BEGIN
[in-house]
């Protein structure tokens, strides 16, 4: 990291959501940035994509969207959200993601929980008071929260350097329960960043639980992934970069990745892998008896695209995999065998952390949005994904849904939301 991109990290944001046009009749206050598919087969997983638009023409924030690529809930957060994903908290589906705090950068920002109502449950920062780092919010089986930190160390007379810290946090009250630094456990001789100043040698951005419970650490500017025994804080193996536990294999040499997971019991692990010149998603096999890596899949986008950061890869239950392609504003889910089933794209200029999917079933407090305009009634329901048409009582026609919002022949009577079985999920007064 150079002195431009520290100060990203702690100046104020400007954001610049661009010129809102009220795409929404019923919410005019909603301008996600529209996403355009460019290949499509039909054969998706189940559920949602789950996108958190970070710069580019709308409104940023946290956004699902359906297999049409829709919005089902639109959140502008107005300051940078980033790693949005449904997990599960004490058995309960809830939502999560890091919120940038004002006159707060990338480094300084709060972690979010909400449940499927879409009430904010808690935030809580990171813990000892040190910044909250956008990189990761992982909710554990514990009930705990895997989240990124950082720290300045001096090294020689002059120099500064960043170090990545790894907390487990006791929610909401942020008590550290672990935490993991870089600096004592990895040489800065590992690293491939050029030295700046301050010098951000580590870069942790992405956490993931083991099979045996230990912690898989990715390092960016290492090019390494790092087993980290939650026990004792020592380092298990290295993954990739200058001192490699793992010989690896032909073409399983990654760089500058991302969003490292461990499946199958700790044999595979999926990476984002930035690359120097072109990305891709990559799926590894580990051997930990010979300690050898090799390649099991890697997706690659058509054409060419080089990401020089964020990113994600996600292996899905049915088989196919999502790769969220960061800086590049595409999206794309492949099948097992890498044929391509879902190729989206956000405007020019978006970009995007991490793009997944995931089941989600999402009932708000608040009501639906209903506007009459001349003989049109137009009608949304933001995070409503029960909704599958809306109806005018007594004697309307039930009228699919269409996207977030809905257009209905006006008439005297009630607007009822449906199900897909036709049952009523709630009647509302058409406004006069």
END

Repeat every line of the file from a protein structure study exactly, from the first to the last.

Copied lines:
[in-house]
């Protein structure tokens, strides 16, 4: 990291959501940035994509969207959200993601929980008071929260350097329960960043639980992934970069990745892998008896695209995999065998952390949005994904849904939301 991109990290944001046009009749206050598919087969997983638009023409924030690529809930957060994903908290589906705090950068920002109502449950920062780092919010089986930190160390007379810290946090009250630094456990001789100043040698951005419970650490500017025994804080193996536990294999040499997971019991692990010149998603096999890596899949986008950061890869239950392609504003889910089933794209200029999917079933407090305009009634329901048409009582026609919002022949009577079985999920007064 150079002195431009520290100060990203702690100046104020400007954001610049661009010129809102009220795409929404019923919410005019909603301008996600529209996403355009460019290949499509039909054969998706189940559920949602789950996108958190970070710069580019709308409104940023946290956004699902359906297999049409829709919005089902639109959140502008107005300051940078980033790693949005449904997990599960004490058995309960809830939502999560890091919120940038004002006159707060990338480094300084709060972690979010909400449940499927879409009430904010808690935030809580990171813990000892040190910044909250956008990189990761992982909710554990514990009930705990895997989240990124950082720290300045001096090294020689002059120099500064960043170090990545790894907390487990006791929610909401942020008590550290672990935490993991870089600096004592990895040489800065590992690293491939050029030295700046301050010098951000580590870069942790992405956490993931083991099979045996230990912690898989990715390092960016290492090019390494790092087993980290939650026990004792020592380092298990290295993954990739200058001192490699793992010989690896032909073409399983990654760089500058991302969003490292461990499946199958700790044999595979999926990476984002930035690359120097072109990305891709990559799926590894580990051997930990010979300690050898090799390649099991890697997706690659058509054409060419080089990401020089964020990113994600996600292996899905049915088989196919999502790769969220960061800086590049595409999206794309492949099948097992890498044929391509879902190729989206956000405007020019978006970009995007991490793009997944995931089941989600999402009932708000608040009501639906209903506007009459001349003989049109137009009608949304933001995070409503029960909704599958809306109806005018007594004697309307039930009228699919269409996207977030809905257009209905006006008439005297009630607007009822449906199900897909036709049952009523709630009647509302058409406004006069």